Symbiosis serves up the darkness by stirring world-funk and horror soundtrack samples into a potent brew based on a menacing, atmospheric dub-techno broth. The album broadly follows a dynamic formula, in which psycho-killer suspense gets followed by burbling grooves, the two playing like night and day, offering tension and release. Opener "Suspicious Drone" is precisely that, a low, unsettling rumble that evokes Consumed-era Plastikman scoring an X-Files episode. Ominous metallic clatter and Hitchcock-strings rise up out of the muck before everything disappears violently down a low-pass black hole. "Haxan Dub" throws a bit more Jamaica into the mix, with ghostly horns and a reggae beat. Here you can tell, or rather feel, the superb mixing job done by Berlin's legendary Dubplates and Mastering—the bass is massive, even on headphones.
"All Hallows Eve" has a 20 Jazz Funk Greats-style sense of claustrophobia, tracing an impending calamity, hearing threats that loom just offstage, casting long shadows. Suddenly a bell-twinkle, reminiscent of the haunting riff from Suspiria, plays us off right before the axe falls. A calm settles in—a Turkish psych-funk beat, filtered into a percolating little creature, the sort of thing that Canty has dug up plenty of times on his renowned Finders Keepers label. The un-dubbed "Haxan" is a clubby, uptempo dub-techno number, seemingly miles away from the dubbed-out doppelganger which precedes it. The percussion-heavy "Conjoined" finds a hooded coven on the prowl to the clamor of elephantine toms and flittering synth pricks.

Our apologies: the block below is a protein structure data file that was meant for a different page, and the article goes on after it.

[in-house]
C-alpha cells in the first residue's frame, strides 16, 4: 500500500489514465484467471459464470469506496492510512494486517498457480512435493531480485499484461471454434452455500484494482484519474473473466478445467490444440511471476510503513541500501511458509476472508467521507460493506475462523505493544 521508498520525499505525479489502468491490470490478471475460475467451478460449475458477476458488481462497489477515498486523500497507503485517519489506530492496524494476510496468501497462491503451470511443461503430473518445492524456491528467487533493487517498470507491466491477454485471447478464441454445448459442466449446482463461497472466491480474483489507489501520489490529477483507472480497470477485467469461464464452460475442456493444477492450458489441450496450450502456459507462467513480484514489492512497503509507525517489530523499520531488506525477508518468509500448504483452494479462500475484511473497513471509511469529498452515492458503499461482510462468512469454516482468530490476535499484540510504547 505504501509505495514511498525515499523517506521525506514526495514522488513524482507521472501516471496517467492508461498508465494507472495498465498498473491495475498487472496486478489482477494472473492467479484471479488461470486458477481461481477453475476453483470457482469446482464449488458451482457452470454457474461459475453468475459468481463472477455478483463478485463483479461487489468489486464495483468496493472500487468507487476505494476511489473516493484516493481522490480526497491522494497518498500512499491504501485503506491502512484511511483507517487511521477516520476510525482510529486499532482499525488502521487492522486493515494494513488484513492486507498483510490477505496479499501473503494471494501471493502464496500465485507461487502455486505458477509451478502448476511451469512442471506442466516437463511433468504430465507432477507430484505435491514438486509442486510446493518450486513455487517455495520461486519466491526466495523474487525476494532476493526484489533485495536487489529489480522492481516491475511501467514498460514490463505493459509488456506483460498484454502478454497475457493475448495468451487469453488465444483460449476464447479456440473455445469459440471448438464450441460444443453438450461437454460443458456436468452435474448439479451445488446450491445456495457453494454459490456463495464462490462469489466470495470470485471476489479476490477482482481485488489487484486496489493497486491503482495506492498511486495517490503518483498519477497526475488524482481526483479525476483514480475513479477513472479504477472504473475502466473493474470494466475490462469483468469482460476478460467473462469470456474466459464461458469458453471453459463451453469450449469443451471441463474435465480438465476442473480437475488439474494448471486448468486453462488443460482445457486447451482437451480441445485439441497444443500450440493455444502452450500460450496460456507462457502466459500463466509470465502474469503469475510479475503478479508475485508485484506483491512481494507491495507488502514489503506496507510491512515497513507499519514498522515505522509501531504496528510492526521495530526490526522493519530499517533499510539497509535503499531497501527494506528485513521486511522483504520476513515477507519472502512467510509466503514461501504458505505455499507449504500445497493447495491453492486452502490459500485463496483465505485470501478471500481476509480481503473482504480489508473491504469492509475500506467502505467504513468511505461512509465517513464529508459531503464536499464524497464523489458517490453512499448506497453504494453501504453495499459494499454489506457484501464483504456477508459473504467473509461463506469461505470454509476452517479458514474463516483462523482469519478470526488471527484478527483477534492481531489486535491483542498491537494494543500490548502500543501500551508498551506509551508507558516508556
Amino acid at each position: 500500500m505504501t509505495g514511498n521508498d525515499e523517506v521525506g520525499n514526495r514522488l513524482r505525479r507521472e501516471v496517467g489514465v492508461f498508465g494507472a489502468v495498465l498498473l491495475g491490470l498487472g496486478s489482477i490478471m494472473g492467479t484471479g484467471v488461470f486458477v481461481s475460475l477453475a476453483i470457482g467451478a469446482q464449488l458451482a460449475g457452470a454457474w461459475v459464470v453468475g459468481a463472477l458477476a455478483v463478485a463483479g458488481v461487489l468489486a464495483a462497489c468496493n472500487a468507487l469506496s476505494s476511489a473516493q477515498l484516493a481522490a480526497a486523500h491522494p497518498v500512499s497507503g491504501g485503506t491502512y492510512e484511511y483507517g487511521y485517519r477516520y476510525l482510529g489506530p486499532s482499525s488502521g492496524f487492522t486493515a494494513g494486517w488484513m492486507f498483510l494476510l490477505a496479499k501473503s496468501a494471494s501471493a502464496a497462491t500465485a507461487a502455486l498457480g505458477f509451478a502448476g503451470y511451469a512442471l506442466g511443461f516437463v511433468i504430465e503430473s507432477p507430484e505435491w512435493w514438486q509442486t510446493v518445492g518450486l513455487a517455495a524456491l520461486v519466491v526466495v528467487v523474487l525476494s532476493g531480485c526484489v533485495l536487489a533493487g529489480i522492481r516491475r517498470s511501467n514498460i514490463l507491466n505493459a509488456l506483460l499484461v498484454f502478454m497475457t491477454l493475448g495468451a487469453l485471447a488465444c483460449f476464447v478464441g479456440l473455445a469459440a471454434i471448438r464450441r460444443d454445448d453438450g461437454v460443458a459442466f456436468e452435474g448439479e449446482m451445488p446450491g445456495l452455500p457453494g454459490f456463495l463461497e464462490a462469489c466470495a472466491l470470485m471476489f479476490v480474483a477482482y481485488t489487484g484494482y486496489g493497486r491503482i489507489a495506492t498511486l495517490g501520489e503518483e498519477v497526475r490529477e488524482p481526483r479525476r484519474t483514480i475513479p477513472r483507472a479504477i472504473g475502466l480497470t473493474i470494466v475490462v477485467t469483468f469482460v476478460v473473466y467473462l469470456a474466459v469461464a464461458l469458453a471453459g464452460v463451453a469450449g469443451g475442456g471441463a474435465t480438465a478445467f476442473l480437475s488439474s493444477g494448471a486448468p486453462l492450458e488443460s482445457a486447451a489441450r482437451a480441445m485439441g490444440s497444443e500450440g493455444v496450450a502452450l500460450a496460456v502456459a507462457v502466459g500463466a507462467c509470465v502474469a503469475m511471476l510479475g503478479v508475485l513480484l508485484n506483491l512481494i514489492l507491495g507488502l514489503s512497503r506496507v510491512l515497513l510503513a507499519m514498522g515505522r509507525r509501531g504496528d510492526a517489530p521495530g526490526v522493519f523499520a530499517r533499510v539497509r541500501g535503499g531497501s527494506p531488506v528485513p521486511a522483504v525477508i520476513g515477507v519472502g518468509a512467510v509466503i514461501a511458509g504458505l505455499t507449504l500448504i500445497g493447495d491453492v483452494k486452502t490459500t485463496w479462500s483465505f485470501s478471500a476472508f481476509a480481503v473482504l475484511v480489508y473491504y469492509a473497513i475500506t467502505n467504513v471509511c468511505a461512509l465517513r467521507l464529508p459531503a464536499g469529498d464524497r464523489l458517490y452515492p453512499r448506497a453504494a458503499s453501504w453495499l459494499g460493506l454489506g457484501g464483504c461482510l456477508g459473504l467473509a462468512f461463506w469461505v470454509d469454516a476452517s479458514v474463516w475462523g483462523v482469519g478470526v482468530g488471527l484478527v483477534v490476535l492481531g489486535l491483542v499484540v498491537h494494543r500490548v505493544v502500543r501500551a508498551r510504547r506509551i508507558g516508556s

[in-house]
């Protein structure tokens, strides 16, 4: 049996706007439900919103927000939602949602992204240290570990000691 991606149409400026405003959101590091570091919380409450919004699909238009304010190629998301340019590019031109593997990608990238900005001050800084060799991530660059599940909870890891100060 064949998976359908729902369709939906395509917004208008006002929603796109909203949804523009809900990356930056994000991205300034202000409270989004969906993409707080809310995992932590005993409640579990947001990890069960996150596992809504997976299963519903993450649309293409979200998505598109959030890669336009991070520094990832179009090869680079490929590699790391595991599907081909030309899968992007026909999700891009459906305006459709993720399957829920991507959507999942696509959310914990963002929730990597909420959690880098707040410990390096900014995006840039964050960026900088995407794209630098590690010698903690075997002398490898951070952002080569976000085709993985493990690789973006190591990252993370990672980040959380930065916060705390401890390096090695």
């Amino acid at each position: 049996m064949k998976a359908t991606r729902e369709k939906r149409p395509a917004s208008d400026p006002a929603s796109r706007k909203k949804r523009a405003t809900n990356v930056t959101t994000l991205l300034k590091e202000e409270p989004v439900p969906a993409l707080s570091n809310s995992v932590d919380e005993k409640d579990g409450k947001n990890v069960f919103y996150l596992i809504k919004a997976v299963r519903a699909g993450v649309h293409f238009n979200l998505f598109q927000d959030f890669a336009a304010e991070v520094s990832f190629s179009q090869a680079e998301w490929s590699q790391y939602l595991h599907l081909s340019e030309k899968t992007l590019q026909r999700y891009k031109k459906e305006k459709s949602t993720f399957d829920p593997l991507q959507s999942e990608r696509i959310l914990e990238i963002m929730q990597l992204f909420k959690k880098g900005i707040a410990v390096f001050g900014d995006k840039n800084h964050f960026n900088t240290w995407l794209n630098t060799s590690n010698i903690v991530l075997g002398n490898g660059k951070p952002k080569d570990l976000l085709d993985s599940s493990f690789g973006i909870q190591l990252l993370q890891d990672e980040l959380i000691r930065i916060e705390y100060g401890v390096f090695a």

As cinematic as the record is, it's impossible to ferret out a conclusion. Do the good guys save humanity from extinction? Or does some unholy force reign triumphant? Things don't seem to neatly resolve either way. Symbiosis is more about a constant menace that never fully shows its face, lurking in the dark, inching ever closer. While Southerns may have met her untimely end some four centuries ago, Whittaker and Canty's bass-heavy mood music manages to channel plenty of her dark energy. You might want to listen with the lights on.